It was heralded as the high point of the commemoration of the bicentenary of Napoleon’s death: the large exhibition simply entitled “Napoleon” at the Grande Halle de la Villette. The blockbuster takes over the same place as “Tutankhamun” who, two years earlier, had broken all attendance records for an exhibition in France (1.42 million visitors). And fortunately, the result is up to expectations – which are all the more acute as the entry ticket is displayed at the prohibitive price of 20 euros. First, thanks to loans from the largest French institutions with historical testimonies of the Emperor: the Army museum, the museum of the Château de Fontainebleau, the Louvre, the museum of the castles of Malmaison and Bois-Préau, the museum of the Palace of Versailles… Paintings, objects, digital projections, digital devices in perfect complementarity.
Napoleon told to the general public
The choice of simplicity pays off. The route revolves around great eras in Napoleon’s life: the pupil, the soldier, the republic, the Emperor, the family and the Empresses, the European war campaigns, the fall and exile. A very general public approach, which will not exclude those who know Napoleon only by name, at the risk of frustrating the scholar – except for the very detailed presentation of the strategies deployed during the main battles. But he will certainly be sensitive to this extraordinary concentration of works and objects.
The Grande halle de la Villette hosts the Napoleon exhibition. Credit: Mathieu Nowak
David’s famous “Bonaparte, First Consul, crossing the Great St. Bernard” is there (on loan from Versailles), like the Emperor’s throne (from the Senate) the famous hat worn during the Russian campaign ( from the Army Museum), the so-called “coronation” sword (from Fontainebleau), the bivouac tent (from the Mobilier national), the sedan of the wedding procession of Napoleon (from Versailles), the court coat of the Empress Joséphine (from Malmaison and Bois-Préau), etc.
Tables explained in video
David’s “Coronation of Napoleon” is missing (in the Louvre): it is replaced by a monumental and animated projection which allows the details of the painting to be explored. And to unravel its secrets such as the representation of the Emperor’s mother, requested by the latter while she was absent from the ceremony or the painter’s self-portrait in a gallery. Several other paintings present also benefit from a clever video accompaniment: a small screen next to the works draws the eye to the details making it possible to decipher their composition, their meaning and their symbolism. Less successful, the yet rich and didactic explanations of the commissioners on different aspects of Napoleon’s life, curiously presented on pairs of screens, the sounds of which, despite a sound fountain process, overlap.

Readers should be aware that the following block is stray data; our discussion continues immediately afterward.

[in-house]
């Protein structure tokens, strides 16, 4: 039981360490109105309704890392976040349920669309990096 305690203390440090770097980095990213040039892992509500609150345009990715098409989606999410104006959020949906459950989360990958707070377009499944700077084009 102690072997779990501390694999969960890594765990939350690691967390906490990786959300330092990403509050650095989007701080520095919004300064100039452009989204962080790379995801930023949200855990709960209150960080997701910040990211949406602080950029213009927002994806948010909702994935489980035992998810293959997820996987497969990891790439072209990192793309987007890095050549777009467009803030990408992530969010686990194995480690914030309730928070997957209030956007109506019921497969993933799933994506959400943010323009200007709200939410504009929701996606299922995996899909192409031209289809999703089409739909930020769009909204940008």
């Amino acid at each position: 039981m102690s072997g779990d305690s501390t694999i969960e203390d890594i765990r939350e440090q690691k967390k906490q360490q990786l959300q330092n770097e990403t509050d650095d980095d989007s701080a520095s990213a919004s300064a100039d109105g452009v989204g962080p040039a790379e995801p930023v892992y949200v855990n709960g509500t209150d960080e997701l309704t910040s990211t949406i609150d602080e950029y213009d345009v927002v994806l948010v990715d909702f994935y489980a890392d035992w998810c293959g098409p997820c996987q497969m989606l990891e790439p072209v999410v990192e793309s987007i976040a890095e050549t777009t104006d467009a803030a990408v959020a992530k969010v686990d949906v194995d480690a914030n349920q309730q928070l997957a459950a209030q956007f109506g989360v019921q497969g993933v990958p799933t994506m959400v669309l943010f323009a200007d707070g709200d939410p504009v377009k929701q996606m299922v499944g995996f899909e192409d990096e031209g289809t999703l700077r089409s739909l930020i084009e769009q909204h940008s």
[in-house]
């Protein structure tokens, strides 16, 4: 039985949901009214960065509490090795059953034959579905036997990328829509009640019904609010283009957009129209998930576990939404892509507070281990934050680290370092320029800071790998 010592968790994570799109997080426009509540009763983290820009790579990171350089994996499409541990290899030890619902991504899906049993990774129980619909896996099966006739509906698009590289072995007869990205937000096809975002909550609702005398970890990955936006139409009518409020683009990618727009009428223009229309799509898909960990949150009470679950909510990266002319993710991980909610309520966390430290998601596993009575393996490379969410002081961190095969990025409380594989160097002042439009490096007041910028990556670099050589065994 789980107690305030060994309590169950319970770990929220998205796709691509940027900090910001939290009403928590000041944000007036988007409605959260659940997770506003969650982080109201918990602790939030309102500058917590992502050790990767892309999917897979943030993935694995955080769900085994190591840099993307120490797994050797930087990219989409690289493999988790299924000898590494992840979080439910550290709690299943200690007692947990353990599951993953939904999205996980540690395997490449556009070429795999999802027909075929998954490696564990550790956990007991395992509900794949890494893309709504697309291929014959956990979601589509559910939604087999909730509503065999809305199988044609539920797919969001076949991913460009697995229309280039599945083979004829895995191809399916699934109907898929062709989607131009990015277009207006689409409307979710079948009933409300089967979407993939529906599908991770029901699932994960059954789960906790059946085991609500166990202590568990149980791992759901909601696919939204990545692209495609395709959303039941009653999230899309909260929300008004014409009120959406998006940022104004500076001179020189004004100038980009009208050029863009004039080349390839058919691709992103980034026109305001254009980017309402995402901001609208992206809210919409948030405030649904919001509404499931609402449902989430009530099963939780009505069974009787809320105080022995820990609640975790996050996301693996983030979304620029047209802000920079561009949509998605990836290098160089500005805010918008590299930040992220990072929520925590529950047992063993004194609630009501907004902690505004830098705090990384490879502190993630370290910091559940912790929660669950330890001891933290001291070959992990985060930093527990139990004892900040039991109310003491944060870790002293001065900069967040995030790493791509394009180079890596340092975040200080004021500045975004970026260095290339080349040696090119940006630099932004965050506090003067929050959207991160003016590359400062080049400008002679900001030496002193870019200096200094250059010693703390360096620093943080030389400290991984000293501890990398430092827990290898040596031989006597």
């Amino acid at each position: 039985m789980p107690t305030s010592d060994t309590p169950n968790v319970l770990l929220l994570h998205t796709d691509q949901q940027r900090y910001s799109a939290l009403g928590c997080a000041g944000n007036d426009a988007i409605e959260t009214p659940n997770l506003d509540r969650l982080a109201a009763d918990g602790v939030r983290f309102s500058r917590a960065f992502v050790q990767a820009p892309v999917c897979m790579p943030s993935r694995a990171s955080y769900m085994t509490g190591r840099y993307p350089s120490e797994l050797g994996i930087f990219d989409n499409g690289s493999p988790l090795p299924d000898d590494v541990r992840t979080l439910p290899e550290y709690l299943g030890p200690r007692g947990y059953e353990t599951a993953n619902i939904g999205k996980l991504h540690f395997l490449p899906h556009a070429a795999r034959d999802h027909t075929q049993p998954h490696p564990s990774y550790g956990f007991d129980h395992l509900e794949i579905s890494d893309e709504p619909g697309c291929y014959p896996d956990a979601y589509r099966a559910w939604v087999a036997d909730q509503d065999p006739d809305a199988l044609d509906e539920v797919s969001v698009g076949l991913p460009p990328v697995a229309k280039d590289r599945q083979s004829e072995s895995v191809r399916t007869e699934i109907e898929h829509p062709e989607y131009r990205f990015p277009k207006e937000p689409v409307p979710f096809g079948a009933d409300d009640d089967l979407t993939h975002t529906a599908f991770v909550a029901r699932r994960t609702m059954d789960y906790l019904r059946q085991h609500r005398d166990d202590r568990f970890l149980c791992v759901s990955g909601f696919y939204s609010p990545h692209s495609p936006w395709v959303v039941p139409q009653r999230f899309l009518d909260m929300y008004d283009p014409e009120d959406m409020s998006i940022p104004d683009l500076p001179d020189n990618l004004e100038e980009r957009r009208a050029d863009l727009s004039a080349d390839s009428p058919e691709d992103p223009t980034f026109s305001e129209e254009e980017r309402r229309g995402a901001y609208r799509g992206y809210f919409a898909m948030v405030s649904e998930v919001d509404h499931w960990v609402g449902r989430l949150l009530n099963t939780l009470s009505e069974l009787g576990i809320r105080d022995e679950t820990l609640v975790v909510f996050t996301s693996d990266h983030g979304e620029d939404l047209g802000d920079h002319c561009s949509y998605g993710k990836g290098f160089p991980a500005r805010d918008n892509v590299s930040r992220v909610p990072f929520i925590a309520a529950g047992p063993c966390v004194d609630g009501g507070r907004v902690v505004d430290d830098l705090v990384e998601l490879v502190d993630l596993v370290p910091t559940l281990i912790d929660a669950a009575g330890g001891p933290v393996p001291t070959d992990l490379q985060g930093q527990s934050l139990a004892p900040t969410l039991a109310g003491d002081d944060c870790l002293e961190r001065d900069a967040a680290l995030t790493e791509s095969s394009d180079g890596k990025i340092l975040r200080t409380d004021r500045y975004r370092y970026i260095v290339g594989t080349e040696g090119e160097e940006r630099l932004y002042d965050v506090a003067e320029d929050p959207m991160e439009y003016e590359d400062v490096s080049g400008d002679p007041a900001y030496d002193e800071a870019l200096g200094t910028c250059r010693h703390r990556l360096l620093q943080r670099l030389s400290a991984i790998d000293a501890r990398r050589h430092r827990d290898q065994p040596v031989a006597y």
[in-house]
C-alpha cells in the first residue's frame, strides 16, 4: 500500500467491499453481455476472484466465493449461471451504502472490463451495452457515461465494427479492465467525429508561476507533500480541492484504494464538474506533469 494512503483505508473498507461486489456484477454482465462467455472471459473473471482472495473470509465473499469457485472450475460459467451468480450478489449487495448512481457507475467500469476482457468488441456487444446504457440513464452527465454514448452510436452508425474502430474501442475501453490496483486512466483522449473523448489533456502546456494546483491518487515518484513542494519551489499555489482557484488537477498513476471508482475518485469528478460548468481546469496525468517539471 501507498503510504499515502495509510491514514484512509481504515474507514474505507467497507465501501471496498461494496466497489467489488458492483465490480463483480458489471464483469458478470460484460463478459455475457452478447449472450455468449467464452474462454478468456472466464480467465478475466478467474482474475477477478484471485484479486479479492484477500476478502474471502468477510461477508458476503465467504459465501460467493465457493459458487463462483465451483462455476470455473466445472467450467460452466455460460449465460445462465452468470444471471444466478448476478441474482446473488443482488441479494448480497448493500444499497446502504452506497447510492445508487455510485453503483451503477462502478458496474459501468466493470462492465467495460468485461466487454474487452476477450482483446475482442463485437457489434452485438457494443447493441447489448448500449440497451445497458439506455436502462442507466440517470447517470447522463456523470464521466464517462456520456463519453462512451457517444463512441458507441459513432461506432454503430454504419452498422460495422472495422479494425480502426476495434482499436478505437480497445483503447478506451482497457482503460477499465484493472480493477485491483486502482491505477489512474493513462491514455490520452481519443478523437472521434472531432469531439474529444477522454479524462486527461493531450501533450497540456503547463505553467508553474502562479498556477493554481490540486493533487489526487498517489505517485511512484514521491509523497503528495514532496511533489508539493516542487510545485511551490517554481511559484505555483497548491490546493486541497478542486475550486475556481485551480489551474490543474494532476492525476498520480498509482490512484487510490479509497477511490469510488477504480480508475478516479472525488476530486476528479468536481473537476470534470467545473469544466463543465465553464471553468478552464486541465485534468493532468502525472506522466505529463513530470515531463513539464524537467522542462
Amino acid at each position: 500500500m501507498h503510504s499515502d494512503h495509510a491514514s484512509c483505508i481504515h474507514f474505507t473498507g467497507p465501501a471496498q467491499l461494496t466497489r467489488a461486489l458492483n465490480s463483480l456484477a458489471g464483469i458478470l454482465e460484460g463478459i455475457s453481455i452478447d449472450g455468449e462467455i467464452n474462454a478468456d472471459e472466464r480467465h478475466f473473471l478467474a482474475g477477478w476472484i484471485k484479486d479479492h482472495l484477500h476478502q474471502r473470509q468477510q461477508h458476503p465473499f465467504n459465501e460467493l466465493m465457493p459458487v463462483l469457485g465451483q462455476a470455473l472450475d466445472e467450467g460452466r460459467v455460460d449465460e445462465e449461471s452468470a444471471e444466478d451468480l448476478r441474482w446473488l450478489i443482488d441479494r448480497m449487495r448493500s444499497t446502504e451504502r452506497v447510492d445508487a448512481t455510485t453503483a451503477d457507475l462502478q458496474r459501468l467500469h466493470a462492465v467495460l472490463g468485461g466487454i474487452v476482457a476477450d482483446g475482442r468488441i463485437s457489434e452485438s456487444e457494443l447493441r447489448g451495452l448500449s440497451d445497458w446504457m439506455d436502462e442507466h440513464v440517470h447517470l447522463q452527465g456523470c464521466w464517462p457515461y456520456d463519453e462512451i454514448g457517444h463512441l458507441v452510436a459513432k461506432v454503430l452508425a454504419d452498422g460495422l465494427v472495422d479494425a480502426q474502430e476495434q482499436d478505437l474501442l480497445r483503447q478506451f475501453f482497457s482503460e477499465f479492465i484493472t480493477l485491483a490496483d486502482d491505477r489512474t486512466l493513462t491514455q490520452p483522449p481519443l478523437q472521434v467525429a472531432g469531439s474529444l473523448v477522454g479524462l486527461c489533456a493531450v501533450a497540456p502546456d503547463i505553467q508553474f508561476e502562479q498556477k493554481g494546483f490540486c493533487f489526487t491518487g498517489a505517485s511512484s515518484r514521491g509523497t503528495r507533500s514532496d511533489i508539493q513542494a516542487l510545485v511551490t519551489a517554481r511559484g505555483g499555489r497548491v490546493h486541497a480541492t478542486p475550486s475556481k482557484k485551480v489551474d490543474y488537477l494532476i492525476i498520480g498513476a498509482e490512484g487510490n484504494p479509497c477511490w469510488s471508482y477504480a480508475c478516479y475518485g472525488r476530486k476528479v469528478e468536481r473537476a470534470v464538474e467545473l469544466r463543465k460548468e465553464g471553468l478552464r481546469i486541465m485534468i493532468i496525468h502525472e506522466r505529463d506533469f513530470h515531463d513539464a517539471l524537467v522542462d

Neither glorification nor conviction
On arrival, the exhibition offers an extraordinarily documented educational introduction to the history of the emperor. A very factual approach, because the time has passed for the glorification of the sovereign. In the catalog, the historian Jean Tulard wonders: “From the bicentenary of Napoleon’s birth in 1969 to the bicentenary of his death in 2021, 52 years have passed (…) does the image of Napoleon come out of it altered? (…) Of course, discordant voices were heard, calling into question the image of the warrior and that of the author of the Civil Code, reducing the rights of women. The reestablishment of slavery in 1802 (…) interfered with the work of the legal expert, heir to the French Revolution. “ These points are mentioned in the same way as the others in the course. But again, without wanting to provoke a debate.
The Napoleon exhibition are snapshots of life, brought together like never before. What then nourishes the reflection of each one on the deep nature of the character.
Napoleon, the exhibition
Paris, Grande Halle de la Villlette, from May 28 to December 19, 2021.
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